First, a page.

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My Lords, I am really honoured to be part of this debate and am deeply grateful to my noble friend Lord Jordan, not only for his work throughout his life for the trade unions, but particularly for his work with the international trade union movement, and initiating this wonderful debate, which has been excellent and very moving.
It is worth the noble Lord, Lord Balfe, remembering—if he would like to go into the history lessons—that the ILO was negotiated while the First World War was in progress. While the biggest bloodbath in our history was happening, the trade union movements in Germany —and Britain in particular—negotiated this. It is important to say to the Benches opposite that it was not just David Lloyd George who supported it; Winston Churchill also supported this as a pillar of the international order. Noble Lords need only look at Harold Macmillan’s third way, which was very far to the left of my noble friend Lord Giddens’ third way, to see that the ILO was a central feature of this global order that, as my noble friend Lord Jordan said, would create a floor—but not only a floor. William Appleton, head of the General Federation of Trade Unions in 1919, said that the ILO and the Treaty of Versailles was the first time in history that working people had a place at the table, where the peace treaty was not only about the protection of private property, national borders and the rights of capital but workers had a place in it; it was a very noble thing.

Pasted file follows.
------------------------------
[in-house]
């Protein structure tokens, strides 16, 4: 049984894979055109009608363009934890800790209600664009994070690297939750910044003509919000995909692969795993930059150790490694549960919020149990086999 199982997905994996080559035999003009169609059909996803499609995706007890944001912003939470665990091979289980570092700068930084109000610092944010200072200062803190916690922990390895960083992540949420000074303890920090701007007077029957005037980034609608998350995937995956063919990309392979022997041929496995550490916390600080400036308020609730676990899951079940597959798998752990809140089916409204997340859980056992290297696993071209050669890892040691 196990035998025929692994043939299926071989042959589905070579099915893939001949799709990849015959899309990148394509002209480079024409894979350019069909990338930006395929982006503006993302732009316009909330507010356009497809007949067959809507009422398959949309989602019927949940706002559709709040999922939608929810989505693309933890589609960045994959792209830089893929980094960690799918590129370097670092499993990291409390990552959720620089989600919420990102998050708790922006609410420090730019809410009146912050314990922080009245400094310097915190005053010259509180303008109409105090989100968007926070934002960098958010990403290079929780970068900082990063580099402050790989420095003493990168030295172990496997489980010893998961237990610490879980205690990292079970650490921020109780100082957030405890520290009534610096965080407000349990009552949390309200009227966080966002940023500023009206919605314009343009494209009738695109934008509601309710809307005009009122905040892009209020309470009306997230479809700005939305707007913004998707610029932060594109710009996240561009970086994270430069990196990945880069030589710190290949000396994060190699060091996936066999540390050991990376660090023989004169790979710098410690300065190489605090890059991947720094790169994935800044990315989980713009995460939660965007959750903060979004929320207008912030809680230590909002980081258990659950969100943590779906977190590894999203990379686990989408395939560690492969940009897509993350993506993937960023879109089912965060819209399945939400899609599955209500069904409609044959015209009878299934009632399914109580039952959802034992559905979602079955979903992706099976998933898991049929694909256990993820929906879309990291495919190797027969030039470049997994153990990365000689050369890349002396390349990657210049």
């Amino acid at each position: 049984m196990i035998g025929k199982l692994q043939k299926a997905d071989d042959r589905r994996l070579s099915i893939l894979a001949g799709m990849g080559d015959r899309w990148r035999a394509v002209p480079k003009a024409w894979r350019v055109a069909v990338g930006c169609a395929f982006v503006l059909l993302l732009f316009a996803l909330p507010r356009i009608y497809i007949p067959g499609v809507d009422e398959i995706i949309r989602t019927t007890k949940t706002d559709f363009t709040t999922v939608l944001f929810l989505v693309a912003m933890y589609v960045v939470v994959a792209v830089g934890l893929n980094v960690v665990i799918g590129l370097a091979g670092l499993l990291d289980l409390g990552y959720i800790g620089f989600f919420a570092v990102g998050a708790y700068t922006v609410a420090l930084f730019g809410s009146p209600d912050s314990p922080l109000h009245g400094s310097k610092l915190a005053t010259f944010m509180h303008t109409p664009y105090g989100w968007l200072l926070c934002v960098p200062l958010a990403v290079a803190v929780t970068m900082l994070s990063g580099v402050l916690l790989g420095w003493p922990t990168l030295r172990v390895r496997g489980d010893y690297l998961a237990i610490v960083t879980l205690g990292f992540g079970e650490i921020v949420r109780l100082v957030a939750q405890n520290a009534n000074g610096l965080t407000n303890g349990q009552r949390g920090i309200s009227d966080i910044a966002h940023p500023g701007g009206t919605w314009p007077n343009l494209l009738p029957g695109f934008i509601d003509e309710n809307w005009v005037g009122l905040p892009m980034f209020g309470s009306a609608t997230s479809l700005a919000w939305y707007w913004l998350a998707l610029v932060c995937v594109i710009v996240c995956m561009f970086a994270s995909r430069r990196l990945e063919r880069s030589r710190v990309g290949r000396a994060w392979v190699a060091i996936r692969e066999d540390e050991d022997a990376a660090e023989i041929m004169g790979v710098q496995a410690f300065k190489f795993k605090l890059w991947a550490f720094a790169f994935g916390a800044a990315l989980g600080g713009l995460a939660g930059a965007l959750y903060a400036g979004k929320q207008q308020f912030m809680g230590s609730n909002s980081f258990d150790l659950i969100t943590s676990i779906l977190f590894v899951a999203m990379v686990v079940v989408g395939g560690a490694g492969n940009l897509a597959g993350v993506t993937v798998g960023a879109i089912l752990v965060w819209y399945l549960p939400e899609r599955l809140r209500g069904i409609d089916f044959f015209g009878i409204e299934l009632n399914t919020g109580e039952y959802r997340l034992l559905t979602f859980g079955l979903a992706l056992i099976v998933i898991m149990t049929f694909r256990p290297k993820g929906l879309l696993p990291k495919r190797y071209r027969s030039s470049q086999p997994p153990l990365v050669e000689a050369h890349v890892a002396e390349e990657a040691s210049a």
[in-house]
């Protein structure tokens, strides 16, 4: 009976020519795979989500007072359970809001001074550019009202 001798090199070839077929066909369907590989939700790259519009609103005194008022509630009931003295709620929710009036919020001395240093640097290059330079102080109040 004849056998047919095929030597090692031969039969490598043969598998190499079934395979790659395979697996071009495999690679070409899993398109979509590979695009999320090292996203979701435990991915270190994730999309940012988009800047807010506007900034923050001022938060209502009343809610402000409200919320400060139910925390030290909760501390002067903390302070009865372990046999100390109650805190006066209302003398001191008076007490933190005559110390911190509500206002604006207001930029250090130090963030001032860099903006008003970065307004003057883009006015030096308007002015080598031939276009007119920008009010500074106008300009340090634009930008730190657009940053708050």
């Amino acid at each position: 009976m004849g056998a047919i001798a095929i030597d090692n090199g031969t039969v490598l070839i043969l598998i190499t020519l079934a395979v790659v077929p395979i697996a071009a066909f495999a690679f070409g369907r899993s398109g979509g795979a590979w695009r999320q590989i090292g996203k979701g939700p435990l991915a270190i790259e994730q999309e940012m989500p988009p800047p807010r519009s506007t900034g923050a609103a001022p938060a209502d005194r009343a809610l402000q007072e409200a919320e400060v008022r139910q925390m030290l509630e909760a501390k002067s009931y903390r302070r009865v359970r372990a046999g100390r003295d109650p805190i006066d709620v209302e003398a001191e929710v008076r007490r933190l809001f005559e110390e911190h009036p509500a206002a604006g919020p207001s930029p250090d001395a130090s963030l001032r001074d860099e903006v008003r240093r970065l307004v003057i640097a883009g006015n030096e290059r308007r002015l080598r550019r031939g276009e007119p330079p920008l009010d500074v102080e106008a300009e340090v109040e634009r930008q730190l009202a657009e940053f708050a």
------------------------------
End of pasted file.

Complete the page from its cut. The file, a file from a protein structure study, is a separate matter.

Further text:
It is wonderful that my noble friend initiated this debate. It has unleashed many ghosts that we should remember who have been Members of this House, such as Ernest Bevin. It was the British occupation force in North Rhine-Westphalia that initiated the tripartite system in German industry. We did not do it here—that is our tragedy—but we did it there. It was all those people in the trade unions who initiated the representation of workforce on boards, the vocational economy and the regional banks. All of this was the work of the British occupation force.
The noble Lord, Lord Goddard, has reminded us of Paul Kenny. I have an anecdote about Paul Kenny—